Where were you when puff, puff, pass became puff, puff … nah, I’m good?
For me, it was a Saturday, March 21, 2020 to be exact. In Seattle, Washington. I was at the last house party I might ever attend, posted on the back patio with a stranger who had an immaculate ponytail. I lit a stogie mcnogie of some homegrown Durban x Tangie, took a few hits, then passed it to the left, only to receive a, “Hmm … nah, I’m good.”
My world collapsed. The first decree of the Weed Smoker’s Constitution has just been amended, and we didn’t even vote on it. Shit just happened. Not only was I hurt by the rules of weed being changed, but I was also judging myself for not adjusting to them.
It’s not like the changes aren’t for good reason. We’re in the middle of a global pandemic. As I write this, John Hopkins’ COVID-19 dashboard reports nearly 7 million cases in the US and more than 200,000 COVID-19-related deaths. So, it makes sense why people wouldn’t want to put their lips on some stranger’s spit vessel. We now live in a world where people wear hazmat suits to buy groceries, drive-thrus pass your food on a tray like cops feeding Hannibal Lecter, and coffee shop managers might actually slapbox you for not wearing a face mask. Everyone so badly wants to get back to whatever “normal” used to be — before now. Anytime you violate social distancing rules, it feels like you’re resetting the world’s countdown by years.
I miss sharing weed. And so do you — I see it in your eyes (plus the fact that you’re reading this article). The coronavirus has changed everything in the world, and just because weed is essential doesn’t mean we’re untouched. Cannabis cafés have gone out of business, those fancy THC-infused dinners in Los Angeles are on hold, and Oregon dispensaries — where you could stick your nose into the jars — have shifted to a wafting model.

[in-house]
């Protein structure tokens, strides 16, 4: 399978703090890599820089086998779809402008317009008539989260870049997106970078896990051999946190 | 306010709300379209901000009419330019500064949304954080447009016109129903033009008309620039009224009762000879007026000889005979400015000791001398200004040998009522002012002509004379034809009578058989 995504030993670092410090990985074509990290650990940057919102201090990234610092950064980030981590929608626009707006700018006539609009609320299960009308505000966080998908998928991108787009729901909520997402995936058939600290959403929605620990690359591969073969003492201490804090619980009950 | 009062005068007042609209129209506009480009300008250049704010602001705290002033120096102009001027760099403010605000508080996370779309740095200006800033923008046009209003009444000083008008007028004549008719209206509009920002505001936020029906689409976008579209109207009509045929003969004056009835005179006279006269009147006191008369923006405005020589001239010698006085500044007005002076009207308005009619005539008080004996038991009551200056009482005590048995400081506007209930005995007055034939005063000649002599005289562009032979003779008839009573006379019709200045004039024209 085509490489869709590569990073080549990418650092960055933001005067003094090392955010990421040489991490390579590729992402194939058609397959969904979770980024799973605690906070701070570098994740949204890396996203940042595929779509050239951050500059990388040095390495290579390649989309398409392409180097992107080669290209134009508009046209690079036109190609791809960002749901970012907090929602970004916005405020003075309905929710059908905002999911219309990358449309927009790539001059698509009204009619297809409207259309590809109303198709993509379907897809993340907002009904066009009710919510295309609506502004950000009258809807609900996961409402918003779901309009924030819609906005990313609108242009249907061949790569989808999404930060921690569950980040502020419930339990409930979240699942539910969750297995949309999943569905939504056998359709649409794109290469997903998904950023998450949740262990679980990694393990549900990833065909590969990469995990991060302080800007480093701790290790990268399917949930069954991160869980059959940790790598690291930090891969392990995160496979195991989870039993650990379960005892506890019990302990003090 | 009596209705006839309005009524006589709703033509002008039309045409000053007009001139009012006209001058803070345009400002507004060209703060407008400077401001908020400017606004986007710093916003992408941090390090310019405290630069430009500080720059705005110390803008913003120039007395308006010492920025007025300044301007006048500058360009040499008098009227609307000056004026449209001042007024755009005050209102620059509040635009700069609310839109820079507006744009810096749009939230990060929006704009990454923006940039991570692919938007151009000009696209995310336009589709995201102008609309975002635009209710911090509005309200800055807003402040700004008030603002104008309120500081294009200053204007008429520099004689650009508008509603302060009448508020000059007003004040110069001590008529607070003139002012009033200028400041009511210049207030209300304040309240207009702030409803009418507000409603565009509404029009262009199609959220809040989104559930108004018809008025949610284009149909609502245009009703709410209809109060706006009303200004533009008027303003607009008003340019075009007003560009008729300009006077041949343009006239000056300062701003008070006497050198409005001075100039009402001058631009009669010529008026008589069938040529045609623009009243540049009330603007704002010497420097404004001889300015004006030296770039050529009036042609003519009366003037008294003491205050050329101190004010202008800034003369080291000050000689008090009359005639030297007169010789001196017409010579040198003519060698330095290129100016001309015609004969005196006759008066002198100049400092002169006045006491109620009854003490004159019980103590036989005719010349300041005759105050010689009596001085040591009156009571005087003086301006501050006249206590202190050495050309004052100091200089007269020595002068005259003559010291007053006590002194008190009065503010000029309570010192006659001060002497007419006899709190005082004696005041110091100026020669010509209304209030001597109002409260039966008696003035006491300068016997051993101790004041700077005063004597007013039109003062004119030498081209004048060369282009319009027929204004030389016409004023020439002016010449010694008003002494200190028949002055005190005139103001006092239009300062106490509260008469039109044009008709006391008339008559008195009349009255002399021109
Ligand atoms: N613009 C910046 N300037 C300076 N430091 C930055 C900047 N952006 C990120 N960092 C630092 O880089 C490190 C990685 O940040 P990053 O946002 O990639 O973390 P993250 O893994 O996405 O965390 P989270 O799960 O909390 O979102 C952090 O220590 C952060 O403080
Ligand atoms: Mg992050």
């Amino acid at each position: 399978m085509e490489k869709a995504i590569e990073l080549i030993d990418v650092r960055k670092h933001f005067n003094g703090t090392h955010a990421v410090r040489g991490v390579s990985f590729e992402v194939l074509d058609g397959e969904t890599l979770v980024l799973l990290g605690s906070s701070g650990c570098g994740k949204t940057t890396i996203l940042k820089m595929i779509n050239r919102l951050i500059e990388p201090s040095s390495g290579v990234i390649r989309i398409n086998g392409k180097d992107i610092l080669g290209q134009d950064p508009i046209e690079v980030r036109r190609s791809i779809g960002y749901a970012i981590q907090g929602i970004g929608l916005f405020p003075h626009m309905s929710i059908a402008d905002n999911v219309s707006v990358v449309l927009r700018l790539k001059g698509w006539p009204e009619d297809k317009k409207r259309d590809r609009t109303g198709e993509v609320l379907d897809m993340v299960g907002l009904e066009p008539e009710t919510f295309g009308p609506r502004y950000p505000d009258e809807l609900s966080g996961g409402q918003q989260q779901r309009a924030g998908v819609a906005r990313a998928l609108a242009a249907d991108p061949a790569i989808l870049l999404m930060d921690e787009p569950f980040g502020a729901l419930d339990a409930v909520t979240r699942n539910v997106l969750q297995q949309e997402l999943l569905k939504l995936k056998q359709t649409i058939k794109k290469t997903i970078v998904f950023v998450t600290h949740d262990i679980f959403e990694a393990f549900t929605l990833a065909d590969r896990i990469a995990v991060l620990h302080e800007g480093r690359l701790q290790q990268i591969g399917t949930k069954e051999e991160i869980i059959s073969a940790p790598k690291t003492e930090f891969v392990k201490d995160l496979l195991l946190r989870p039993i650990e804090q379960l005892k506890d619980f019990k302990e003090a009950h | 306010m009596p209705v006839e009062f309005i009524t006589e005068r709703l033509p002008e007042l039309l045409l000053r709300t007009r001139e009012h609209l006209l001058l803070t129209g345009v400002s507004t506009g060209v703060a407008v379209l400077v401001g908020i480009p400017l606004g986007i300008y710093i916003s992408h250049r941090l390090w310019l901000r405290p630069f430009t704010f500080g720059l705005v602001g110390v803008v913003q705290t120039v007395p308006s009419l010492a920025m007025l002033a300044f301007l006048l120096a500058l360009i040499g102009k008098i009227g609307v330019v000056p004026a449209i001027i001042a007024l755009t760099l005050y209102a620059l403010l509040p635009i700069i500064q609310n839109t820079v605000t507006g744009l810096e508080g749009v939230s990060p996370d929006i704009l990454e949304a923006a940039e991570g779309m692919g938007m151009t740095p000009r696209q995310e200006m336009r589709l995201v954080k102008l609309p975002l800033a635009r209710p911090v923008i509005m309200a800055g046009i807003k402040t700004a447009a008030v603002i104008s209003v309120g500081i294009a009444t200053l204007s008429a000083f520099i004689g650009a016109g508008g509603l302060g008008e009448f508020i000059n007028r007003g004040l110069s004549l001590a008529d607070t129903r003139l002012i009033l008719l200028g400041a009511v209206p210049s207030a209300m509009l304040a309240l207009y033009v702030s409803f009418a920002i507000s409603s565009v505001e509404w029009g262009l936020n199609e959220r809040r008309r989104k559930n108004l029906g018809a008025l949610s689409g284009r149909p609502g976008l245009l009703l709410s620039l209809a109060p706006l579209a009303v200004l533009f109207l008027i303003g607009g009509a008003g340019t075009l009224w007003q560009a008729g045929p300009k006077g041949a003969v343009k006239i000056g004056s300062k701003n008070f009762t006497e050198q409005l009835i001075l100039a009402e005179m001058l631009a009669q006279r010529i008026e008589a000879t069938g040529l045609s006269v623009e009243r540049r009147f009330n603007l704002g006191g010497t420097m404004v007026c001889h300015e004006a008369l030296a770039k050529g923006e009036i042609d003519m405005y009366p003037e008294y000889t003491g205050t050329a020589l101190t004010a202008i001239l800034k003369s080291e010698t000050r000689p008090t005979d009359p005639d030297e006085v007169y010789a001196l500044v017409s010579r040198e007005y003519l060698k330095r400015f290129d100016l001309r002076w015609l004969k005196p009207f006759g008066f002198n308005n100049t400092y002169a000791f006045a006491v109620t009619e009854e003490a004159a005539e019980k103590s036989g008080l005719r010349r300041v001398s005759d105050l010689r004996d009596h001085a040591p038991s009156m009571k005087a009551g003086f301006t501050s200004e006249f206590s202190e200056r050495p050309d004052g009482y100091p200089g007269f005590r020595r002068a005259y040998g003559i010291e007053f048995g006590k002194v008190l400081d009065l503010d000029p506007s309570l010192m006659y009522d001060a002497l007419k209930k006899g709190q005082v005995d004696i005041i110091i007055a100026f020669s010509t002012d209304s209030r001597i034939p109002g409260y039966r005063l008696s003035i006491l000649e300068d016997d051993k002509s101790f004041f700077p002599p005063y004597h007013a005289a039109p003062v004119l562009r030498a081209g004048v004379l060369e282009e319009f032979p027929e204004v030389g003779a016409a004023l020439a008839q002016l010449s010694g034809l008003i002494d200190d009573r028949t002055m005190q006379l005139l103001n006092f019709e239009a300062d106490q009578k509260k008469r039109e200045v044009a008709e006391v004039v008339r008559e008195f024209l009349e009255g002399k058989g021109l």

You can’t even let off a public weed cough without people side-eyeing you like you’re patient zero.
Even finding new weed is different. When’s the last time someone passed you a jar that made you do two claps and Ric Flair? It’s been a minute since you coughed, “Damn, what’s that?!” huh? COVID-19 stole that from us. We can’t even touch jars, let alone pass along what’s inside of them. Not sharing weed takes away from that feeling of discovering a new Pokémon in the wild. Not to mention, it’s way cheaper to find new weed through smoking with other people than trying every random strain to figure out the few that you love. Real ones know.
In the era of social distancing, fewer face-to-face interactions means fewer opportunities to have a stoney conversation with someone new. It’s not that the art of conversation is dead. You can talk, and to strangers, in person, with a mask and distancing enforced. But with reports that aerosolized COVID-19 particles can remain in the air for up to three hours, the weed conversation game of smoking with a person while y’all chop it up about something weird is in a lockout. No one is standing next to you long or close enough to blow smoke in each other’s faces, and if they are, you’re both silently wondering if it makes y’all assholes. I mean, kinda.